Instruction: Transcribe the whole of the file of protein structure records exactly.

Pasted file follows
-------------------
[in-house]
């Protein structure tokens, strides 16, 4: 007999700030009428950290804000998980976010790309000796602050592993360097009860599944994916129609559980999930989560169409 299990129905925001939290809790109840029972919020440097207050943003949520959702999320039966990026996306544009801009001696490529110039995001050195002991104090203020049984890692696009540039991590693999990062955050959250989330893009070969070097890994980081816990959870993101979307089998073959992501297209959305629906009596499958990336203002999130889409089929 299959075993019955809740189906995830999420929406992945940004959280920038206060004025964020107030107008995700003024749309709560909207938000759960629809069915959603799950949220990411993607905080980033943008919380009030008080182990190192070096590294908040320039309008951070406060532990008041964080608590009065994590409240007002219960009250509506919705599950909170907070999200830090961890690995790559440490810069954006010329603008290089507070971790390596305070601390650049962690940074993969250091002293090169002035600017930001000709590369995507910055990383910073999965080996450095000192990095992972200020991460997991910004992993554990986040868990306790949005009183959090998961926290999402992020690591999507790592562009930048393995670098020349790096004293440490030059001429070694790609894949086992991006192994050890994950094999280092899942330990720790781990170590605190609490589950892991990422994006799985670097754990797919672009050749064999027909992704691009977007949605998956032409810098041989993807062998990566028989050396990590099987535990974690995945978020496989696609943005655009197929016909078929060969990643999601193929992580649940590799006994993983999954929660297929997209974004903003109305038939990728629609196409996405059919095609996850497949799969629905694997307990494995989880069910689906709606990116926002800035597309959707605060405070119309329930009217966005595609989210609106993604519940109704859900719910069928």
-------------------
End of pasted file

[in-house]
């Protein structure tokens, strides 16, 4: 007999700030009428950290804000998980976010790309000796602050592993360097009860599944994916129609559980999930989560169409 299990129905925001939290809790109840029972919020440097207050943003949520959702999320039966990026996306544009801009001696490529110039995001050195002991104090203020049984890692696009540039991590693999990062955050959250989330893009070969070097890994980081816990959870993101979307089998073959992501297209959305629906009596499958990336203002999130889409089929 299959075993019955809740189906995830999420929406992945940004959280920038206060004025964020107030107008995700003024749309709560909207938000759960629809069915959603799950949220990411993607905080980033943008919380009030008080182990190192070096590294908040320039309008951070406060532990008041964080608590009065994590409240007002219960009250509506919705599950909170907070999200830090961890690995790559440490810069954006010329603008290089507070971790390596305070601390650049962690940074993969250091002293090169002035600017930001000709590369995507910055990383910073999965080996450095000192990095992972200020991460997991910004992993554990986040868990306790949005009183959090998961926290999402992020690591999507790592562009930048393995670098020349790096004293440490030059001429070694790609894949086992991006192994050890994950094999280092899942330990720790781990170590605190609490589950892991990422994006799985670097754990797919672009050749064999027909992704691009977007949605998956032409810098041989993807062998990566028989050396990590099987535990974690995945978020496989696609943005655009197929016909078929060969990643999601193929992580649940590799006994993983999954929660297929997209974004903003109305038939990728629609196409996405059919095609996850497949799969629905694997307990494995989880069910689906709606990116926002800035597309959707605060405070119309329930009217966005595609989210609106993604519940109704859900719910069928």